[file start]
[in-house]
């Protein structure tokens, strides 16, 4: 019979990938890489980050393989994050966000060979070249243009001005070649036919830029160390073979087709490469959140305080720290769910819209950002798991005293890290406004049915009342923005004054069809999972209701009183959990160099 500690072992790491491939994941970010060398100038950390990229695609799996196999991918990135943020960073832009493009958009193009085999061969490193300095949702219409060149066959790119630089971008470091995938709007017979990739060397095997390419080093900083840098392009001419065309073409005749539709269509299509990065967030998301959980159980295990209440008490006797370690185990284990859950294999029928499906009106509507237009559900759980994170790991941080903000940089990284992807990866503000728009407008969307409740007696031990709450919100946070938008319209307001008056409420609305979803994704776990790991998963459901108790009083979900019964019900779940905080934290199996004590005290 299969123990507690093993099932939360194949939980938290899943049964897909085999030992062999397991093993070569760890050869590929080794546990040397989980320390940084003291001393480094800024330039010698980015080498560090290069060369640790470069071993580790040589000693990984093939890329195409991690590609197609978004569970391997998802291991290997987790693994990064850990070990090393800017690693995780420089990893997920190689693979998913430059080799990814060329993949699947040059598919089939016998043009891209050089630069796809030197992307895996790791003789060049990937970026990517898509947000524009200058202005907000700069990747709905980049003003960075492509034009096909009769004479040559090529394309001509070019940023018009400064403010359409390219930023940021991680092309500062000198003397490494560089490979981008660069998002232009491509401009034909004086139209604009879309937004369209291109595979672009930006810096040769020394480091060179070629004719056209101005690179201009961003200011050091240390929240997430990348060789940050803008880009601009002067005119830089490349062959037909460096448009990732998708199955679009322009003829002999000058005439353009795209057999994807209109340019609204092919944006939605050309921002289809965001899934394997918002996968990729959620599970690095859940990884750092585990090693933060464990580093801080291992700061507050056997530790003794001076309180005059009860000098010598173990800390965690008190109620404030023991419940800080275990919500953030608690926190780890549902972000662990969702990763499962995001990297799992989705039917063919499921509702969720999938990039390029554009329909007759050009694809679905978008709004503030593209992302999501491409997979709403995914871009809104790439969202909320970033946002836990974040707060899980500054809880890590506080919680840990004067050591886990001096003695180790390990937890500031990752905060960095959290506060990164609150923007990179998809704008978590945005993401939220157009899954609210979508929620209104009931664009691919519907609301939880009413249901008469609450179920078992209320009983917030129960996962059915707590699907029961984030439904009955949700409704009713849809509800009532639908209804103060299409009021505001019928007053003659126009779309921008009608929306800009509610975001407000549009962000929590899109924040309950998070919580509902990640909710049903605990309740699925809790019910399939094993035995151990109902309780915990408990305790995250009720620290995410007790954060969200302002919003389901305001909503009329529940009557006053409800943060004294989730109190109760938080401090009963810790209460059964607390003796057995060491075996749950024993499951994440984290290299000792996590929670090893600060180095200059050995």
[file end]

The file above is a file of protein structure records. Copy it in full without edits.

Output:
[in-house]
């Protein structure tokens, strides 16, 4: 019979990938890489980050393989994050966000060979070249243009001005070649036919830029160390073979087709490469959140305080720290769910819209950002798991005293890290406004049915009342923005004054069809999972209701009183959990160099 500690072992790491491939994941970010060398100038950390990229695609799996196999991918990135943020960073832009493009958009193009085999061969490193300095949702219409060149066959790119630089971008470091995938709007017979990739060397095997390419080093900083840098392009001419065309073409005749539709269509299509990065967030998301959980159980295990209440008490006797370690185990284990859950294999029928499906009106509507237009559900759980994170790991941080903000940089990284992807990866503000728009407008969307409740007696031990709450919100946070938008319209307001008056409420609305979803994704776990790991998963459901108790009083979900019964019900779940905080934290199996004590005290 299969123990507690093993099932939360194949939980938290899943049964897909085999030992062999397991093993070569760890050869590929080794546990040397989980320390940084003291001393480094800024330039010698980015080498560090290069060369640790470069071993580790040589000693990984093939890329195409991690590609197609978004569970391997998802291991290997987790693994990064850990070990090393800017690693995780420089990893997920190689693979998913430059080799990814060329993949699947040059598919089939016998043009891209050089630069796809030197992307895996790791003789060049990937970026990517898509947000524009200058202005907000700069990747709905980049003003960075492509034009096909009769004479040559090529394309001509070019940023018009400064403010359409390219930023940021991680092309500062000198003397490494560089490979981008660069998002232009491509401009034909004086139209604009879309937004369209291109595979672009930006810096040769020394480091060179070629004719056209101005690179201009961003200011050091240390929240997430990348060789940050803008880009601009002067005119830089490349062959037909460096448009990732998708199955679009322009003829002999000058005439353009795209057999994807209109340019609204092919944006939605050309921002289809965001899934394997918002996968990729959620599970690095859940990884750092585990090693933060464990580093801080291992700061507050056997530790003794001076309180005059009860000098010598173990800390965690008190109620404030023991419940800080275990919500953030608690926190780890549902972000662990969702990763499962995001990297799992989705039917063919499921509702969720999938990039390029554009329909007759050009694809679905978008709004503030593209992302999501491409997979709403995914871009809104790439969202909320970033946002836990974040707060899980500054809880890590506080919680840990004067050591886990001096003695180790390990937890500031990752905060960095959290506060990164609150923007990179998809704008978590945005993401939220157009899954609210979508929620209104009931664009691919519907609301939880009413249901008469609450179920078992209320009983917030129960996962059915707590699907029961984030439904009955949700409704009713849809509800009532639908209804103060299409009021505001019928007053003659126009779309921008009608929306800009509610975001407000549009962000929590899109924040309950998070919580509902990640909710049903605990309740699925809790019910399939094993035995151990109902309780915990408990305790995250009720620290995410007790954060969200302002919003389901305001909503009329529940009557006053409800943060004294989730109190109760938080401090009963810790209460059964607390003796057995060491075996749950024993499951994440984290290299000792996590929670090893600060180095200059050995």